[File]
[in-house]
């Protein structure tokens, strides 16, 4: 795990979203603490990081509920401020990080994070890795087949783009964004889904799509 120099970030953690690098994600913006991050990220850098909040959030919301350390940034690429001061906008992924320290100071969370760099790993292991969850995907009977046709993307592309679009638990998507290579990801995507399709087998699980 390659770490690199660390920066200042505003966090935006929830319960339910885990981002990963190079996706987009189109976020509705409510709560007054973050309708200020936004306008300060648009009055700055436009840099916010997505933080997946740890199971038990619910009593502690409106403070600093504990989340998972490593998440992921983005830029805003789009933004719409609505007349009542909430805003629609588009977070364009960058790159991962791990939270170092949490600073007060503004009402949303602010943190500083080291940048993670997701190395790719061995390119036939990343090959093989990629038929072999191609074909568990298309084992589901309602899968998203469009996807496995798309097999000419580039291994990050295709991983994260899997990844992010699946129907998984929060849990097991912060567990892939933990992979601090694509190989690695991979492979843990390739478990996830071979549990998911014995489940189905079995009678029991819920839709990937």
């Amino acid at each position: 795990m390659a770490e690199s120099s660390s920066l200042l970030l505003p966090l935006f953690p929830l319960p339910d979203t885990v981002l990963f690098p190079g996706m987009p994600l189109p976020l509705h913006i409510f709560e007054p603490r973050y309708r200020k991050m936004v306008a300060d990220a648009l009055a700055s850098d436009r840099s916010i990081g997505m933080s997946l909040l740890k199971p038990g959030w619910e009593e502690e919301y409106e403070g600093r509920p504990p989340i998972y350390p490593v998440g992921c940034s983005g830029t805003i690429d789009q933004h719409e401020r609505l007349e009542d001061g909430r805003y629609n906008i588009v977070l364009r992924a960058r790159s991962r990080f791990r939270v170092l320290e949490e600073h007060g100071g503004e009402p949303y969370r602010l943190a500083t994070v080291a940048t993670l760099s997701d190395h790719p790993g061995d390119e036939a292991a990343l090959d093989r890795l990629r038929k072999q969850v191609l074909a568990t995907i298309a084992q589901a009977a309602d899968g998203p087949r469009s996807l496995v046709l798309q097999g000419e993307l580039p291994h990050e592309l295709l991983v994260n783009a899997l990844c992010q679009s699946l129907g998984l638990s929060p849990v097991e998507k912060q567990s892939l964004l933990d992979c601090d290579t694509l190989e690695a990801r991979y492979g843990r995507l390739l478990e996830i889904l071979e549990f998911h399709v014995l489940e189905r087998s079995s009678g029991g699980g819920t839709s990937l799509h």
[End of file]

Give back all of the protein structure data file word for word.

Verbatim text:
[in-house]
């Protein structure tokens, strides 16, 4: 795990979203603490990081509920401020990080994070890795087949783009964004889904799509 120099970030953690690098994600913006991050990220850098909040959030919301350390940034690429001061906008992924320290100071969370760099790993292991969850995907009977046709993307592309679009638990998507290579990801995507399709087998699980 390659770490690199660390920066200042505003966090935006929830319960339910885990981002990963190079996706987009189109976020509705409510709560007054973050309708200020936004306008300060648009009055700055436009840099916010997505933080997946740890199971038990619910009593502690409106403070600093504990989340998972490593998440992921983005830029805003789009933004719409609505007349009542909430805003629609588009977070364009960058790159991962791990939270170092949490600073007060503004009402949303602010943190500083080291940048993670997701190395790719061995390119036939990343090959093989990629038929072999191609074909568990298309084992589901309602899968998203469009996807496995798309097999000419580039291994990050295709991983994260899997990844992010699946129907998984929060849990097991912060567990892939933990992979601090694509190989690695991979492979843990390739478990996830071979549990998911014995489940189905079995009678029991819920839709990937």
């Amino acid at each position: 795990m390659a770490e690199s120099s660390s920066l200042l970030l505003p966090l935006f953690p929830l319960p339910d979203t885990v981002l990963f690098p190079g996706m987009p994600l189109p976020l509705h913006i409510f709560e007054p603490r973050y309708r200020k991050m936004v306008a300060d990220a648009l009055a700055s850098d436009r840099s916010i990081g997505m933080s997946l909040l740890k199971p038990g959030w619910e009593e502690e919301y409106e403070g600093r509920p504990p989340i998972y350390p490593v998440g992921c940034s983005g830029t805003i690429d789009q933004h719409e401020r609505l007349e009542d001061g909430r805003y629609n906008i588009v977070l364009r992924a960058r790159s991962r990080f791990r939270v170092l320290e949490e600073h007060g100071g503004e009402p949303y969370r602010l943190a500083t994070v080291a940048t993670l760099s997701d190395h790719p790993g061995d390119e036939a292991a990343l090959d093989r890795l990629r038929k072999q969850v191609l074909a568990t995907i298309a084992q589901a009977a309602d899968g998203p087949r469009s996807l496995v046709l798309q097999g000419e993307l580039p291994h990050e592309l295709l991983v994260n783009a899997l990844c992010q679009s699946l129907g998984l638990s929060p849990v097991e998507k912060q567990s892939l964004l933990d992979c601090d290579t694509l190989e690695a990801r991979y492979g843990r995507l390739l478990e996830i889904l071979e549990f998911h399709v014995l489940e189905r087998s079995s009678g029991g699980g819920t839709s990937l799509h």